NASA astronaut to discuss asteroids and Earth protection


CORVALLIS, Ore. – NASA astronaut Stanley G. Love will discuss asteroids, how we might send people to explore them, and how to protect the Earth from them in a free public lecture at Oregon State University on Wednesday, June 5.

The presentation, “Near-Earth Asteroids: Threats and Opportunities,” will be in LaSells Stewart Center’s Construction and Engineering Hall beginning at 4 p.m.

Asteroids have been of recent interest with the fireball above the Ural Mountains in Russia, the near-Earth passing of Asteroid 2012 DA14, and the upcoming pass of Asteroid 1998 QE2.

Love, a graduate of Churchill High School in Eugene, is the co-inventor of the “gravity tractor,” a novel method to controllably modify the orbits of hazardous asteroids.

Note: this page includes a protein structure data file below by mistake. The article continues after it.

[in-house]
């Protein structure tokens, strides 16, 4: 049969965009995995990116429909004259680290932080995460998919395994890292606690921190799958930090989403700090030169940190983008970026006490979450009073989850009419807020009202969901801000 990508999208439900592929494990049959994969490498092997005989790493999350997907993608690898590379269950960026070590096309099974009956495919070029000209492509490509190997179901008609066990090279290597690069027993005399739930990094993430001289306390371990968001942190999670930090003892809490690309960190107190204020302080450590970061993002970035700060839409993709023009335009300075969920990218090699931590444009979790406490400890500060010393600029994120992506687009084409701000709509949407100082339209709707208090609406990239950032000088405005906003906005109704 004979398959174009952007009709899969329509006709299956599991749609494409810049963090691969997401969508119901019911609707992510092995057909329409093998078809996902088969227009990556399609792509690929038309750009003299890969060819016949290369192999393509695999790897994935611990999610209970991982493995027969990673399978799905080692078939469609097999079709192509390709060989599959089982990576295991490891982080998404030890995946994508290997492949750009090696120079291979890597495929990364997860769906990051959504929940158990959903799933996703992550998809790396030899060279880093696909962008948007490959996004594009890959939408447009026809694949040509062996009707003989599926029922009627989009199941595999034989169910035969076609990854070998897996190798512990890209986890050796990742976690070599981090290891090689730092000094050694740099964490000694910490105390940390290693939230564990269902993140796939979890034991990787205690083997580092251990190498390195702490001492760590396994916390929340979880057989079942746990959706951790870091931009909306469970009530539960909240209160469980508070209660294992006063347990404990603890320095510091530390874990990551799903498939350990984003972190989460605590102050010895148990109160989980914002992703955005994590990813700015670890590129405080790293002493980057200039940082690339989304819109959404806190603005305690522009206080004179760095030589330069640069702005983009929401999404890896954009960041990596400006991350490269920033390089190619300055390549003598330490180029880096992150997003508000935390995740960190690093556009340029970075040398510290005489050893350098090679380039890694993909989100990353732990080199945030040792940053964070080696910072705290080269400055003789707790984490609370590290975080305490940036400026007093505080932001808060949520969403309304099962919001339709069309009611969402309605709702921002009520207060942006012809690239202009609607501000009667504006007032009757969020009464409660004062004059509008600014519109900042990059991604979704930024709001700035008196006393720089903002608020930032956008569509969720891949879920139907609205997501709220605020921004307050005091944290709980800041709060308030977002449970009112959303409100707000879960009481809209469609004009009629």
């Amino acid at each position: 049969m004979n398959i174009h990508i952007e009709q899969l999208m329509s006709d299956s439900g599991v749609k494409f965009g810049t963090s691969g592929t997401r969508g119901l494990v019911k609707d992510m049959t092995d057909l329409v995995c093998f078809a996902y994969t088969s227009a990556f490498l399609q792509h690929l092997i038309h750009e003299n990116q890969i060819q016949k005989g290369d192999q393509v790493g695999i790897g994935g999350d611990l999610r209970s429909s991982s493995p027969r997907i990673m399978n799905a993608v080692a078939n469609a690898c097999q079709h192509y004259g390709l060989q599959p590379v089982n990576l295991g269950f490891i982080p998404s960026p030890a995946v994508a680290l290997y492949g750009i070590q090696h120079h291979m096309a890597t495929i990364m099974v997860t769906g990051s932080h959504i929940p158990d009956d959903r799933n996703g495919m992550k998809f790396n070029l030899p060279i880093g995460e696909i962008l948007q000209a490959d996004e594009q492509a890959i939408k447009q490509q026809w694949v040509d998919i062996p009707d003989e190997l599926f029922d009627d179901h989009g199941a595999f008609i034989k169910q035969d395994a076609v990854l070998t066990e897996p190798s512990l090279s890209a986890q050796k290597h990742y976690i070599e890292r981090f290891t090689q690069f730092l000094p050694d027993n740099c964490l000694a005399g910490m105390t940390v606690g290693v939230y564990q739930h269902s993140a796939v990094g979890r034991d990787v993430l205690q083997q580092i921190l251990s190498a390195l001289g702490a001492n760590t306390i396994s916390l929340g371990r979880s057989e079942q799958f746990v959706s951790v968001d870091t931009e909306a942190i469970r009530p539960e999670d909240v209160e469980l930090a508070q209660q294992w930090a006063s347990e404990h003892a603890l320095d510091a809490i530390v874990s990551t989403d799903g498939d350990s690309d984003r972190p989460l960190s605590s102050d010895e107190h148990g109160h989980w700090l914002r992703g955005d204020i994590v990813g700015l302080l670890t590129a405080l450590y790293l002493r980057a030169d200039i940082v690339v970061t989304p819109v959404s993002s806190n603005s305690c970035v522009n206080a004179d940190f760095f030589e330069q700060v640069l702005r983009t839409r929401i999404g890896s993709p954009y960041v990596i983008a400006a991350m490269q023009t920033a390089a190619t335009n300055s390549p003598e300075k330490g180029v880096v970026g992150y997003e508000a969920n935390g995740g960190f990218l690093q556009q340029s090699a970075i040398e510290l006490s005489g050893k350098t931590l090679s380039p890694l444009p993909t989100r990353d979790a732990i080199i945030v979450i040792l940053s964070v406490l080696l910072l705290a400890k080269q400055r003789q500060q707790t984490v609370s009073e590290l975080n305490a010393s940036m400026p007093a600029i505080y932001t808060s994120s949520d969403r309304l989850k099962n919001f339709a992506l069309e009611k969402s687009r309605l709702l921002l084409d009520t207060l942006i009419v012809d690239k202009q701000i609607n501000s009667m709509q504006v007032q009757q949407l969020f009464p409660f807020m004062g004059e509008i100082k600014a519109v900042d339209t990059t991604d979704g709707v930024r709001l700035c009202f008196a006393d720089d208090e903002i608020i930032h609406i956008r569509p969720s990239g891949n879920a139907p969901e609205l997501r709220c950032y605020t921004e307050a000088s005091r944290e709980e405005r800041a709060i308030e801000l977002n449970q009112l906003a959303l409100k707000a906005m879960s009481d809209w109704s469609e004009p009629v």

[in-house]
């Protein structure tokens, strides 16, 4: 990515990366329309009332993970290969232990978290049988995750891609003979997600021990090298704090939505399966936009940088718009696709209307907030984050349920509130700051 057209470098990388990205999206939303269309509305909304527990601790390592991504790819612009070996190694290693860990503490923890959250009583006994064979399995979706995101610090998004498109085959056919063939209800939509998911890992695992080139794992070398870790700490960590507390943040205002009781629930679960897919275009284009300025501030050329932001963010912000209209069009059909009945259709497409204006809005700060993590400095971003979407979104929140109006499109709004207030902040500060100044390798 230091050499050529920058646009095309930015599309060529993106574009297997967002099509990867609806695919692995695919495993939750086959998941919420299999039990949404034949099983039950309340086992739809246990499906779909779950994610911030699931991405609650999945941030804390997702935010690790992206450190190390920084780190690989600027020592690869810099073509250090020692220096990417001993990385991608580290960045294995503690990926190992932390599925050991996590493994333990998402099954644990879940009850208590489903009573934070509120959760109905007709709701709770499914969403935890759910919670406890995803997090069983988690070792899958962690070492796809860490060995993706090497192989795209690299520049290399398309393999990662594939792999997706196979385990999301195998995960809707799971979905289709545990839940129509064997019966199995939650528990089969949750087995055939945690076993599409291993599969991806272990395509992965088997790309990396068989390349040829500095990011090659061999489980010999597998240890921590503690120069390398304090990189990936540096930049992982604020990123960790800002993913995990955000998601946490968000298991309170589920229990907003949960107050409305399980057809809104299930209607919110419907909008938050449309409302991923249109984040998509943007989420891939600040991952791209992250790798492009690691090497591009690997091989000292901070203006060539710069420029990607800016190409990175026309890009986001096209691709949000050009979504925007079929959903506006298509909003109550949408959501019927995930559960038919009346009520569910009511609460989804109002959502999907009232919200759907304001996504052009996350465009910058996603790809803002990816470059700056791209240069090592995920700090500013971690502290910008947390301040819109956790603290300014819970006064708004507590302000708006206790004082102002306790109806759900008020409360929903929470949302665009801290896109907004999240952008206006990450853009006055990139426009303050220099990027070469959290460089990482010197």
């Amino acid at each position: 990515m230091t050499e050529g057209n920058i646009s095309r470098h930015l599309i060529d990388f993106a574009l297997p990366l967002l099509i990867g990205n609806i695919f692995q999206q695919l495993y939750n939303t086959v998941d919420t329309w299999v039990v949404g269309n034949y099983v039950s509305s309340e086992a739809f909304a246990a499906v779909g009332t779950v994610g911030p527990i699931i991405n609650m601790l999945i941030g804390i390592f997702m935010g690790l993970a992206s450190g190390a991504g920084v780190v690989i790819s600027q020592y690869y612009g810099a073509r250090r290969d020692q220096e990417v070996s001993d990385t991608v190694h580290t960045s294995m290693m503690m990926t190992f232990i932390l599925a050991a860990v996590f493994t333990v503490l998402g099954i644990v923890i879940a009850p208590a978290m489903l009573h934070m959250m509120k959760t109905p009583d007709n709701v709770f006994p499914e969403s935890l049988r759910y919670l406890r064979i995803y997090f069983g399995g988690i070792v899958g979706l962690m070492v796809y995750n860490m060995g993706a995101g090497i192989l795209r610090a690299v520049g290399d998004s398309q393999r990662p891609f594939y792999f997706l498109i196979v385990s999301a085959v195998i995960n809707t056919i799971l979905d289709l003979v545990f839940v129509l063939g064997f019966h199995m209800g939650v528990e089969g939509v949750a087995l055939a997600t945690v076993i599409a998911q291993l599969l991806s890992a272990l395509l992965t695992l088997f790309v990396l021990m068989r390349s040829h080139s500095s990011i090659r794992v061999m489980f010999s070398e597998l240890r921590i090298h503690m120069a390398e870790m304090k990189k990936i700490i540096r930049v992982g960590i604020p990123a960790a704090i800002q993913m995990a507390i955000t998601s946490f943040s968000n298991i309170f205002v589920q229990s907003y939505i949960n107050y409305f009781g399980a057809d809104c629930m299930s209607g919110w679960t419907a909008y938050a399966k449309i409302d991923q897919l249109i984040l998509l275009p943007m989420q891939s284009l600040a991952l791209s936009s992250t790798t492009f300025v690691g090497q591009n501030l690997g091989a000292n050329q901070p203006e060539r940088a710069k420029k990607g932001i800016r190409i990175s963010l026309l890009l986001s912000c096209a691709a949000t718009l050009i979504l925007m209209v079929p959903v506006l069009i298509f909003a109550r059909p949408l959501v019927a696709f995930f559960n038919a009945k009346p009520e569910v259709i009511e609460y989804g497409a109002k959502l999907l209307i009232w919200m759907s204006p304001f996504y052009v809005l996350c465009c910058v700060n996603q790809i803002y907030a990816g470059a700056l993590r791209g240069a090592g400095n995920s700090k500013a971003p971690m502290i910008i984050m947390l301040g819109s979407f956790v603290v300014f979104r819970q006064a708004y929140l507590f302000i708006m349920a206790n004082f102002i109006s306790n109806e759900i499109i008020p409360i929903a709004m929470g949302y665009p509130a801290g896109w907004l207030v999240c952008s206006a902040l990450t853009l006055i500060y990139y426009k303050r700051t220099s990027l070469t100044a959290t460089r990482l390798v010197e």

He also flew in space for more than 12 days on the space shuttle Atlantis in 2008, including two spacewalks, 203 Earth orbits, and operation of the shuttle’s robotic arms while working on the International Space Station.

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About Oregon State University: OSU is one of only two U.S. universities designated a land-, sea-, space- and sun-grant institution. OSU is also Oregon’s only university to hold both the Carnegie Foundation’s top designation for research institutions and its prestigious Community Engagement classification. Its more than 26,000 students come from all 50 states and more than 90 nations. OSU programs touch every county within Oregon, and its faculty teach and conduct research on issues of national and global importance.